Last week we wrote about how Apple was trying to push the Safari “update” on any computer with the Apple Software Update installed, regardless of whether Safari had ever been installed before on the machine. I don’t believe there was really anyone in our comments who thought that it was okay for Apple to do this, and now Mozilla has stepped forward with their thoughts on the topic.
Needless to say Mozilla isn’t too fond with how Apple is using the Software Update application to distribute Safari. Maybe they’re concerned with how this could affect their market share, but in the end it seems as though they are genuinely on the side of the consumer:
That’s a problem because of the dynamic I described above — by and large, all software makers are trying to get users to trust us on updates, and so the likely behavior here is for users to just click “Install 2 items,” which means that they’ve now installed a completely new piece of software, quite possibly completely unintentionally. Apple has made it incredibly easy — the default, even — for users to install ride along software that they didn’t ask for, and maybe didn’t want. This is wrong, and borders on malware distribution practices.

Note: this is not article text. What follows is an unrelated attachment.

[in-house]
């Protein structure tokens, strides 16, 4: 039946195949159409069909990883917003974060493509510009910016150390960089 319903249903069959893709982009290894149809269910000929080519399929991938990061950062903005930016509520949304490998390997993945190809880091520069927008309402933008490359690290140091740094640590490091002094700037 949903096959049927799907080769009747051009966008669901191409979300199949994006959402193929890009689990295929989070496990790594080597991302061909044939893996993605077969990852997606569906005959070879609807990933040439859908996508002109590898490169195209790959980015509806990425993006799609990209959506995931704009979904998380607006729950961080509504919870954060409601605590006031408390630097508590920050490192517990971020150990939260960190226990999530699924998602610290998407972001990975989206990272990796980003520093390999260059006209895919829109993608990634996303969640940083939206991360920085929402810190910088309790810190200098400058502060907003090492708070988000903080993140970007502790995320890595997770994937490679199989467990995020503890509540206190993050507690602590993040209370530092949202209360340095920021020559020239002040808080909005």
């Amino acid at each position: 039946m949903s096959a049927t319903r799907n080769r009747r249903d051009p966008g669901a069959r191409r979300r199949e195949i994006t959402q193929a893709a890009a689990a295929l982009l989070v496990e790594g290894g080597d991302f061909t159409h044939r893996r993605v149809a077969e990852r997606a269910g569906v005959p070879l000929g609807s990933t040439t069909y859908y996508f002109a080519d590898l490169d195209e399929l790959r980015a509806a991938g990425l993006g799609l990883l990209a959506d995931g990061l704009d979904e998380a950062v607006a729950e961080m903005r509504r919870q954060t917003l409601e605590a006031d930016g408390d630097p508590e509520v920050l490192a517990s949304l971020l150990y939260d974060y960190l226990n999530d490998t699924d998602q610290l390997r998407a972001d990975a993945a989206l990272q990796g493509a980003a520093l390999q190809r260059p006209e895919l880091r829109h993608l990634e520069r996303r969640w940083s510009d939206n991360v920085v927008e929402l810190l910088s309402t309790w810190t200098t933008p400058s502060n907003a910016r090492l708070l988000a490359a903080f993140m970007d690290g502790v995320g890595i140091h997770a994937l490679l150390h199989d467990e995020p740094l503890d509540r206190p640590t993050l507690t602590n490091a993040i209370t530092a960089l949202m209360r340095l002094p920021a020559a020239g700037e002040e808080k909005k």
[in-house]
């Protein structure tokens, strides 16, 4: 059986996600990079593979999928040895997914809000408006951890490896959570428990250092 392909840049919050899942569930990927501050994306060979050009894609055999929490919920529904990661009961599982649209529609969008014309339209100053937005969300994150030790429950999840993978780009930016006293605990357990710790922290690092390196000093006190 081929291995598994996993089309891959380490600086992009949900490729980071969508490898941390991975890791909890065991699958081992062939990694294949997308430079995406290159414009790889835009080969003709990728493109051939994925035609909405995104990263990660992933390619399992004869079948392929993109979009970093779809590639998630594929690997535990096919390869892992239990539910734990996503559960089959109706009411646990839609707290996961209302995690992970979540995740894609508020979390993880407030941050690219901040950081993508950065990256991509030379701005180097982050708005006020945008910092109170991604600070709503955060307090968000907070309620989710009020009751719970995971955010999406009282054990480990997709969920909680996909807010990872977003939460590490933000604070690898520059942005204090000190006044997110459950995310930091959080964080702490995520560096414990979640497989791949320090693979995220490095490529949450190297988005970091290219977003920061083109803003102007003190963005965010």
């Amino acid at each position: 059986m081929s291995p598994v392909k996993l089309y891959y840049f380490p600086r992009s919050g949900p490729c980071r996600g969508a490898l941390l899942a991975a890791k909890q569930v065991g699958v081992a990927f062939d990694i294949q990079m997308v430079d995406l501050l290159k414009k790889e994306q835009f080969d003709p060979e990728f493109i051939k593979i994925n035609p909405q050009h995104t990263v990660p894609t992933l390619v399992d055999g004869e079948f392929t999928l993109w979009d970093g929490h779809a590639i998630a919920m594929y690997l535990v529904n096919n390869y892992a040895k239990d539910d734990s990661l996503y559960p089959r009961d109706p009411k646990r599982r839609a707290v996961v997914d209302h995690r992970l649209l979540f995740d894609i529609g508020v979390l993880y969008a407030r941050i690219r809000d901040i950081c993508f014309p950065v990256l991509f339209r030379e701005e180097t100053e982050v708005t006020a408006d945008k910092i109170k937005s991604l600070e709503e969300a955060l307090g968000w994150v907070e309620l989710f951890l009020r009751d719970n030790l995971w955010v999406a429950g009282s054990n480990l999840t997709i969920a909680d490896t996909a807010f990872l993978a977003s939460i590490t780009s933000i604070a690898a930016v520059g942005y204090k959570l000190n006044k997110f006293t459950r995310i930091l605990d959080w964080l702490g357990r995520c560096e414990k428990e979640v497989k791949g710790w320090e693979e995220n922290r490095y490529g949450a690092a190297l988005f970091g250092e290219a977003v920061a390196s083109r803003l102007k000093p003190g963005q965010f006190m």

It’s wrong because it undermines the trust that we’re all trying to build with users. Because it means that an update isn’t just an update, but is maybe something more. Because it ultimately undermines the safety of users on the web by eroding that relationship. It’s a bad practice and should stop.
What I’m left wondering is how many people who install Safari for the first time this way will actually use it? Is Apple just looking for a number that they can boast as to how many computers have Safari installed, or will they actually be able to see a jump in market share as a result of their slightly deceitful practices? We’ll have to keep an eye on the browser stats next month and compare them to how they have performed in the past.
[parts of the image by flatrock]